The breaking point in the Trump-Tillerson relationship was probably the president’s decision to meet face-to-face with North Korean leader Kim Jong-un. Tillerson was not consulted prior to the announcement of a May meeting and his own efforts to open diplomatic discussions with the North Koreans had been undermined by President Trump only five months prior. In October, Trump tweeted: “I told Rex Tillerson, our wonderful Secretary of State, that he is wasting his time trying to negotiate with Little Rocket Man.” And “… Save your energy Rex, we’ll do what has to be done!”
Until now, Pompeo has had the luxury of being engaged in major foreign policy decisions without then having to explain or defend them. As director of the CIA, Pompeo is not required to publicly defend every tweet or inconsistency the president utters. That changes now. As secretary of state, Pompeo will be put in the unenviable position of conveying U.S. foreign policy to our allies and foes, as well as the American people, even as those positions change without warning. Pompeo’s friendly relationship with the president will serve him well initially but will be tested with each contradictory statement. And it’s Pompeo—not the president—who will be blamed if policies are unsuccessful or seem to embarrass the president. Just ask Under Secretary of State Steve Goldstein who was fired today as well for making statements that the White House found unflattering. Goldstein only lasted 3 months on the job.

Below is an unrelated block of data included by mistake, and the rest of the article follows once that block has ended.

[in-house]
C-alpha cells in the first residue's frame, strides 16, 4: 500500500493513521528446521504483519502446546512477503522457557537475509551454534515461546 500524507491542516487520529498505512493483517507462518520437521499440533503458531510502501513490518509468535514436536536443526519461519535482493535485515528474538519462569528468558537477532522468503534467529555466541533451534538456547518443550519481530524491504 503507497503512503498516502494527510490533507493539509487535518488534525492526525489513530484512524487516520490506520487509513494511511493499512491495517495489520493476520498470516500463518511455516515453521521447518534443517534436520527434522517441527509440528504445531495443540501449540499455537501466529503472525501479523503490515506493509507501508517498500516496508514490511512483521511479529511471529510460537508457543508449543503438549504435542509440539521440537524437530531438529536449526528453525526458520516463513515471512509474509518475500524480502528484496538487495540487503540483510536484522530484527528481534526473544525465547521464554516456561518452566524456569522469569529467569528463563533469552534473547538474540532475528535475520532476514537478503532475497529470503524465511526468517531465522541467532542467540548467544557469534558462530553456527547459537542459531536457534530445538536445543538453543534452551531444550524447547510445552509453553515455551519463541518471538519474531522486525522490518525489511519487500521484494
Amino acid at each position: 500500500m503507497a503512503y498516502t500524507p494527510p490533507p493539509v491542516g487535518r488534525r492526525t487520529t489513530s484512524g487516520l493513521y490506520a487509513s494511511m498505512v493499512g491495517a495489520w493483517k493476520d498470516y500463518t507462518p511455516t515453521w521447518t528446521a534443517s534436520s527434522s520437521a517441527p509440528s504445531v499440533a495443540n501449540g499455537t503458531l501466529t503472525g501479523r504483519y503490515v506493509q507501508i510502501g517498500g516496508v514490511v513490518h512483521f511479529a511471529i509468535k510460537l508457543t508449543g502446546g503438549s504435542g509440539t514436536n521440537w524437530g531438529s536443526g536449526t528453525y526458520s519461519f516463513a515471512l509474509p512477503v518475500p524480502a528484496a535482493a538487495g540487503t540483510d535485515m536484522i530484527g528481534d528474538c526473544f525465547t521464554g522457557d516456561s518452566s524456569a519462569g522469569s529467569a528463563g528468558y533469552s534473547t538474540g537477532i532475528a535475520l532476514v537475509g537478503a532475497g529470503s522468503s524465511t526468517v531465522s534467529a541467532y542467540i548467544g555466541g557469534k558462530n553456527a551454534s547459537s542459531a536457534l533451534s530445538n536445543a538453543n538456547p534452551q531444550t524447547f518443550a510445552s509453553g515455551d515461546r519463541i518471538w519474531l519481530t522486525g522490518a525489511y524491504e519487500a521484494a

The list of former White House staff includes many people that the president “trusted.” The evidence suggests that the president’s trust is ephemeral and should not be interpreted as an impenetrable shield. Pompeo has a difficult, perhaps impossible, task ahead of him.
It now seems clear that Ambassador Haley understood the dangers earlier than most. Thus far, Ambassador Haley has successfully avoided the chaos of Trump’s inner circle and cabinet. She has gained respect from the foreign policy community which was initially skeptical of her qualifications as U.S. ambassador to the United Nations. She has taken tough stances, particularly with respect to funding for the Palestinians in UNESCO and the decision to relocate the U.S. embassy to Jerusalem, both of which earned her a lot of credit with pro-Israel national security hawks and earned her a prime speaking spot at this year’s AIPAC conference. She has spoken out forcefully against Russia and Iran’s support of the Assad regime in Syria and continued Russian aggression in Ukraine.